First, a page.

The short answer is, "don't go to court without your attorney."
In Texas, the inability to pay restitution is a defense to a motion to revoke based solely on non-payment. What I mean is, if you can show that you can't pay, they can't send you to prison for it. BUT
Be sure that you really couldn't afford it. If you're spending money on going to movies, cigarettes, cable, and other luxuries, the defense may not fly. You don't want the judge to wonder why you could see Harry Potter and...
Depends on what kind of probation he was on before he violated it. If he was on Deferred, the judge will determine a fair amount for bond.
The first answer is also correct. The judge has control of what happens in the case. I would immediately spend money on hiring an attorney to represent him in the case in Smith county. I would be certain to hire a lawyer that regularly practices in the court that is responsible for his probation.
If you want to do it yourself, here's the law: Texas Government Code Section 411.081 (I've included a link to it below)
But, what you'll find is the rules, filing, and procedure are a bit convoluted. You would be better served hiring an attorney in your area to work through the process with you.
It may be that the conviction was deferred. Often times, a person is placed on a probation called 'deferred adjudication.' What that means is, the judge finds that there is sufficient evidence to find a person guilty, but delays that finding while the person is on probation.
If the person completes the probation satisfactorily, the judge dismisses the charge without a finding of guilt. A person has to plead guilty or no contest to receive this sort of probation.
Probation departments do courtesy supervisions for other departments all the time. Whether or not you are allowed to transfer lies in the hands of your probation officer, the supervisor, and the approval of the new county to which you will be transferring.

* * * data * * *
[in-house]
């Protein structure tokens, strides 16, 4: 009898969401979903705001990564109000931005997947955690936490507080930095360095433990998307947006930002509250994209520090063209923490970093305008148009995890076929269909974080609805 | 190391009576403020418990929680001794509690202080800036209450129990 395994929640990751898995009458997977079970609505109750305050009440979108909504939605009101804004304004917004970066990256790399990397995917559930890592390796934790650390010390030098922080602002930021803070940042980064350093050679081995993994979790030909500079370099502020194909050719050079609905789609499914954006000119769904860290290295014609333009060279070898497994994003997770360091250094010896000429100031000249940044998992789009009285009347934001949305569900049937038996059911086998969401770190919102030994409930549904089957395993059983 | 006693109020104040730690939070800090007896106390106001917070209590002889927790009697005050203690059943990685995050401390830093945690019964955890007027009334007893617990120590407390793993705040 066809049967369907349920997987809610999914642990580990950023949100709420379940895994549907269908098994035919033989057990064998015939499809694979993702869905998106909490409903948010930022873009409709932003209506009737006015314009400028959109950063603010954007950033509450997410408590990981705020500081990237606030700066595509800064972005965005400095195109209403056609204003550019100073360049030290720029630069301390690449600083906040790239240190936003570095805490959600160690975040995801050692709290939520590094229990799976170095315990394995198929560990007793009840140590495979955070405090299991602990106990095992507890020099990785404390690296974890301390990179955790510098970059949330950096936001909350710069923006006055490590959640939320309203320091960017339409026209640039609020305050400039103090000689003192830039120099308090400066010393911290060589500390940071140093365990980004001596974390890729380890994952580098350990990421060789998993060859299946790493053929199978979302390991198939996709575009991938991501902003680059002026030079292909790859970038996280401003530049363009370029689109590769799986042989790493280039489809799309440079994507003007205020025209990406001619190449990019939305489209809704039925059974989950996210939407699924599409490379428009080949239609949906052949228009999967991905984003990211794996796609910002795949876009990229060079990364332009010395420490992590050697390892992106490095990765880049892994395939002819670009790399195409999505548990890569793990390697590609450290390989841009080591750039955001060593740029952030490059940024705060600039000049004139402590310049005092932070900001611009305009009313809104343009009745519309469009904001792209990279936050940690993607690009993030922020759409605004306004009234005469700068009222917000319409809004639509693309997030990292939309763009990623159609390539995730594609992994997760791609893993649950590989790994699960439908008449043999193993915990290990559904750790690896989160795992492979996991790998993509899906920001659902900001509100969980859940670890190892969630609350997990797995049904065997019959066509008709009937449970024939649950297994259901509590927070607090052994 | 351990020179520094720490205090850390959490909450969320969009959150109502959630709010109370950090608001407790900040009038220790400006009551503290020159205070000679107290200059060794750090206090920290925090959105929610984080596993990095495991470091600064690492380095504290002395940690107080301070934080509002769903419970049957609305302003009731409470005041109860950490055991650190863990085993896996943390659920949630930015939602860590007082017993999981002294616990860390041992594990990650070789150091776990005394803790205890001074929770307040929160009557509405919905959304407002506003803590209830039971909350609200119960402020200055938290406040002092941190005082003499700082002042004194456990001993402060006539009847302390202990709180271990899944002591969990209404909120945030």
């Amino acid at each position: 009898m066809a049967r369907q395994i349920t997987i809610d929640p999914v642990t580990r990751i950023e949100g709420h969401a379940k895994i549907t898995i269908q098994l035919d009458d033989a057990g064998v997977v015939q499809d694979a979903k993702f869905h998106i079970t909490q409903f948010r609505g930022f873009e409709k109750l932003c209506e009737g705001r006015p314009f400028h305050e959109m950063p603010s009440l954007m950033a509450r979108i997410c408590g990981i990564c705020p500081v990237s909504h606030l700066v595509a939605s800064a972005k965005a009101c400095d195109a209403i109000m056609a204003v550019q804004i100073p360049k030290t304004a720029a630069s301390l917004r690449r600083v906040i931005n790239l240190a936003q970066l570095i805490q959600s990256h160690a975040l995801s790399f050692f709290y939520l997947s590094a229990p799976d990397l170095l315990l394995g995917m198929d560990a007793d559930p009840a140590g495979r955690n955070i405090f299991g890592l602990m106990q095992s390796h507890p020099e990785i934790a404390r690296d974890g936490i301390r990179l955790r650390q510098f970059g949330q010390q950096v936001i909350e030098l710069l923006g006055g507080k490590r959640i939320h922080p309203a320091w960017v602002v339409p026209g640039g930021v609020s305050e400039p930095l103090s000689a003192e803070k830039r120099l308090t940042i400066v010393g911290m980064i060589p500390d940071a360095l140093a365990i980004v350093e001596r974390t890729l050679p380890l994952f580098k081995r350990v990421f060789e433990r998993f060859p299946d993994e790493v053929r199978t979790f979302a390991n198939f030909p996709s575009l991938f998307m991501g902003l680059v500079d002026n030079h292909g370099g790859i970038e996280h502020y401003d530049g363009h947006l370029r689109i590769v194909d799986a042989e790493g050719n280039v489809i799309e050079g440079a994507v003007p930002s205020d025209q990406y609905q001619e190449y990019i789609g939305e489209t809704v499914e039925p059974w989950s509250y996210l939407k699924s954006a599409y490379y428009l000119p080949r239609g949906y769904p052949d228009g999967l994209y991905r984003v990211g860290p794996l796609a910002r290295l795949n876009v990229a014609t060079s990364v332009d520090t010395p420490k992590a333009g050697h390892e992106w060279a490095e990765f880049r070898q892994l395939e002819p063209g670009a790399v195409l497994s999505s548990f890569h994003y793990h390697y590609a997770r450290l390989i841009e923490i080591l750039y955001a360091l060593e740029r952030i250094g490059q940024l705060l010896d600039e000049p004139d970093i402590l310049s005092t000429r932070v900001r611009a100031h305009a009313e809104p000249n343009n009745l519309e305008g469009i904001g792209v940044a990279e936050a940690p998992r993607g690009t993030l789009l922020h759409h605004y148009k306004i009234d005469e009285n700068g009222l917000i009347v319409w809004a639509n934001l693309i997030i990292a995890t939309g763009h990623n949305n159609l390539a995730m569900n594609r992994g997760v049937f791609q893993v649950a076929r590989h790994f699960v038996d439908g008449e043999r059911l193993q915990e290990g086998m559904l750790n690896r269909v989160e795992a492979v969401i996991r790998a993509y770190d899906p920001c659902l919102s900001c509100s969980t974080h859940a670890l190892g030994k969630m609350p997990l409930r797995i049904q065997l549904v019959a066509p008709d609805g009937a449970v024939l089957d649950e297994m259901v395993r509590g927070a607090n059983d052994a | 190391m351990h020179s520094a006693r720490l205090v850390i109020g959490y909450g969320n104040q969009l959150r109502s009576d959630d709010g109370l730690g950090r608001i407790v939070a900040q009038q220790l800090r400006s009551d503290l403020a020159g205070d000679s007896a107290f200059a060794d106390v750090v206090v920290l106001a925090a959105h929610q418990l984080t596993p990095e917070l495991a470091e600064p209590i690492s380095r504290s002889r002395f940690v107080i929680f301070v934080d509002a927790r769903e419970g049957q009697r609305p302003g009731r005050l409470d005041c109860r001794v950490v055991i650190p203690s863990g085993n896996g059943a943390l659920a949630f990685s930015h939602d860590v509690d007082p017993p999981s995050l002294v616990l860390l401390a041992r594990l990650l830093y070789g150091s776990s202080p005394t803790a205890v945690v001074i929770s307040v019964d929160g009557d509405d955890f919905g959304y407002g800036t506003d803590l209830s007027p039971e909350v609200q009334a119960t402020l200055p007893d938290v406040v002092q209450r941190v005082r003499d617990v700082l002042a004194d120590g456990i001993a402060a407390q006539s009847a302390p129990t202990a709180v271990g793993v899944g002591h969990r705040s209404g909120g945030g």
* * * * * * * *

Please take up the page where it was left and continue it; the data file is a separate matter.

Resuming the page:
All of these decisions are based on 'how you are doing'.
Go to your probation officer and make the request. If you are told no, ask what things you can do better so that you can request again next month.
I agree with Ms Henley. I'd hire an attorney who has experience handling the sort of crime that your daughter is originally place on probation for committing. Make sure the attorney is on top of the circumstances before the probation officer files a motion to revoke probation.
The more proactive you are about sorting the problems out, the better results you make find.
I think this question may be better in an employment law setting.
While your circumstance seems to implicate a need for advice on several theft related topics, your question boils down to: can an employer release the personal information of an employee to a customer?
The law does not limit the duration of the interlock requirement.
A judge can have an interlock as a condition of your release from jail pending the resolution of your case.
A judge as a part of your probation can require an interlock as a condition of your probation for the full term of that probation.
However, a judge can choose to change the conditions of probation. Remember, your probation officer is simply the person who monitors you. The judge decides what is or isn't an...
An expunction is the removal of all records related to a criminal action. With an expunction, the prosecuting agency actually will eliminate all parts of their file.
A Non-Disclosure is the limiting of access to records. The State must limit from public view any information regarding your case within their ability to control.
I would consult an attorney in your area. For a felony charge, the law requires that you wait at least five years after you are discharged from your probation to...
Be certain that she is 17 years of age or older, not just 'almost 17'.
The code I've linked below makes it a criminal act of sexual assault without regards to consent if the 'victim' is a 'child' as defined below:
(c) In this section:
(1) "Child" means a person younger than 17 years of age.
Which means if tomorrow is her 17th birthday, wait a day.
There is also a 'Romeo and Juliet' exception where if the actor is not more than 3 years older than the 'victim', it isn't a crime....